HR talking point: Developing case law on expressing gender-critical beliefs at work

Author: Darren Newman

Darren Newman

Two recent high-profile rulings have something important to say about direct religion or belief discrimination. However, both deal with a controversial topic - how an employer should deal with an employee who does not accept its approach to trans rights - so it is easy to miss that lying behind the controversy an important legal principle is being fought over, says consultant editor Darren Newman.

Mackereth and Forstater

The rulings are the Employment Appeal Tribunal (EAT) decision in Mackereth v Department for Work and Pensions and another [2022] EAT 99 and the employment tribunal decision in Forstater v CGD Europe and others ET/2200909/19.

In each case, the claimant took a position on the nature of gender reassignment that essentially asserted that someone's biological status as male or female is immutable.

In their view, whatever process of gender reassignment an individual undertakes - even if that leads to a gender recognition certificate - they would remain either male or female, depending on their characteristics at birth.

Different routes to the same belief

It is fair to say that the two claimants arrive at that position through very different routes:

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  • Dr Mackereth is a Christian whose belief is that a clear biological distinction between men and women is ordained by God and must not be interfered with.
  • Ms Forstater is a gender-critical feminist who believes that women are subject to oppression because of their biological characteristics and are entitled to organise on a same-sex basis to protect themselves against that oppression, excluding those who are biologically male.

The debate is a fraught one and I apologise if I have mischaracterised or oversimplified the beliefs of either claimant. However, it is not the nature of their beliefs that interests me as much as the nature of the discrimination that they alleged.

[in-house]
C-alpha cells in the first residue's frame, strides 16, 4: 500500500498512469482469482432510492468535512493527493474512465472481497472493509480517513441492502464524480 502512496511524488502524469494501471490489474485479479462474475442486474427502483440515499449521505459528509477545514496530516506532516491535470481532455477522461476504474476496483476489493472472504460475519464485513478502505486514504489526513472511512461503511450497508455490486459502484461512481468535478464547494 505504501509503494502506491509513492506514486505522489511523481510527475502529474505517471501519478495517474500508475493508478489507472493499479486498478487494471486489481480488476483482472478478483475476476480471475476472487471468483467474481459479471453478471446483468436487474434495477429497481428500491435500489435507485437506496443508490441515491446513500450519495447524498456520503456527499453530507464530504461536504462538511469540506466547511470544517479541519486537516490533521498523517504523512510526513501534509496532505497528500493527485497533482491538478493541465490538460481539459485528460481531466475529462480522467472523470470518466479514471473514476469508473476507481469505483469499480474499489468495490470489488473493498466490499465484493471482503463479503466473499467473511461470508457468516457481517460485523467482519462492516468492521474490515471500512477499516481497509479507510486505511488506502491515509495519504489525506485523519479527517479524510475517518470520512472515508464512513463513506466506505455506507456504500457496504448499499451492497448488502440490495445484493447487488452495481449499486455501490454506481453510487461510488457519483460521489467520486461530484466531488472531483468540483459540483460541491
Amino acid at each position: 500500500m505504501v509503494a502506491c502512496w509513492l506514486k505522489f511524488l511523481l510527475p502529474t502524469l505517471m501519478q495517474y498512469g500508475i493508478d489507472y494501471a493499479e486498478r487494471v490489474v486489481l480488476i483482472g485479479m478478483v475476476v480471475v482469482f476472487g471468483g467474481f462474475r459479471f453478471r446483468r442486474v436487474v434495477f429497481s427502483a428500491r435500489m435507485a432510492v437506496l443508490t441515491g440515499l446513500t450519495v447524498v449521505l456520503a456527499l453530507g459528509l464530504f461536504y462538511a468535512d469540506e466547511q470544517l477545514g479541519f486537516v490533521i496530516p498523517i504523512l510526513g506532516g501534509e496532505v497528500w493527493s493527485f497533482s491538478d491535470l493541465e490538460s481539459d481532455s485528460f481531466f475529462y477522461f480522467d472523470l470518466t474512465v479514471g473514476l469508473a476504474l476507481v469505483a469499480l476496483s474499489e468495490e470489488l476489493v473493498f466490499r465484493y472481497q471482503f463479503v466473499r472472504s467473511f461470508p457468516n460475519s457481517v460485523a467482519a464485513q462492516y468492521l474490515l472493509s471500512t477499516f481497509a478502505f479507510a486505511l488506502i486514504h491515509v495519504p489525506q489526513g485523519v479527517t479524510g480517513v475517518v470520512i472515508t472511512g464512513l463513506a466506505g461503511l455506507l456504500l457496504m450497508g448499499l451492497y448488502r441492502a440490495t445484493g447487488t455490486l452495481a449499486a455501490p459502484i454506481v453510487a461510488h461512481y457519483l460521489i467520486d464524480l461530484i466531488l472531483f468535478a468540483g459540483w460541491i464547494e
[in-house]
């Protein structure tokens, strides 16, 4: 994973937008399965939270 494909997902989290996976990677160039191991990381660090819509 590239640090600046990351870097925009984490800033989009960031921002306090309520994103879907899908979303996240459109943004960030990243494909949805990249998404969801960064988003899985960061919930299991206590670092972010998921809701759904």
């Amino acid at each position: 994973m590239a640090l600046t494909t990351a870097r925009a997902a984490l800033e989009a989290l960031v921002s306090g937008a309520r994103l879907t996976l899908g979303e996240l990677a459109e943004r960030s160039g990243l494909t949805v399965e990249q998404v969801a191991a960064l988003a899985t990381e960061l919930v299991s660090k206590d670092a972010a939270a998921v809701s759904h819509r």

Contrasting outcomes in Mackereth and Forstater

Both Dr Mackereth and Ms Forstater were claiming direct discrimination based on the protected characteristic of religion or belief.

In the appeal decision Forstater v CGD Europe and others EAT/0105/20, the EAT held that Ms Forstater's beliefs are protected as they are philosophical beliefs "worthy of respect in a democratic society".

The employment tribunal in Mackereth initially held that Dr Mackereth's beliefs are not protected, but that point was overruled by the EAT, following the decision in Forstater.

At this point, the cases diverge. The EAT in Mackereth agreed with the employment tribunal that there was no discrimination. However, the employment tribunal in Forstater held that there was.

To understand why - quite rightly in my view - these cases resulted in different outcomes, we need to consider what direct discrimination actually is.

Less favourable treatment because of religion or belief

Direct discrimination is not the unfavourable treatment of someone with a protected characteristic - we all have protected characteristics. Direct discrimination is the less favourable treatment of someone because of that protected characteristic. In the case of religion and belief, it is the belief itself that must be the reason for the treatment complained of.

The Department for Work and Pensions (DWP) employed Dr Mackereth to carry out health assessments on individuals claiming disability-related benefits.

In the course of Dr Mackereth's induction training, the treatment of transgender people came up and he explained that, because of his beliefs, he was not prepared to comply with the employer's requirement to use the preferred pronouns of transgender service users. He left his employment, essentially claiming that he had been forced out.

The EAT agreed with the employment tribunal that there was no discrimination against Dr Mackereth.

Ms Forstater was engaged as a freelance consultant by a think tank. She complained that her contract was not renewed because her expressed views setting out her gender-critical position were seen as offensive to colleagues and contrary to the values of the organisation.

Cases on appeal
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The employment tribunal upheld Ms Forstater's claim of direct discrimination.

The differences between these two cases are, to a certain extent, obvious. Ms Forstater's employer had nothing to complain about when it came to the way in which she performed her duties. She had simply expressed a view - quite separately from any work she was doing - that conflicted with the values of the employer.

On the other hand, Dr Mackereth made it clear that he was not prepared to obey his employer's instruction about how his job should be performed. Given that transgender service users are entitled not to be discriminated against by the DWP, it is easy to see why a DWP assessor refusing to use their preferred pronouns would present a problem.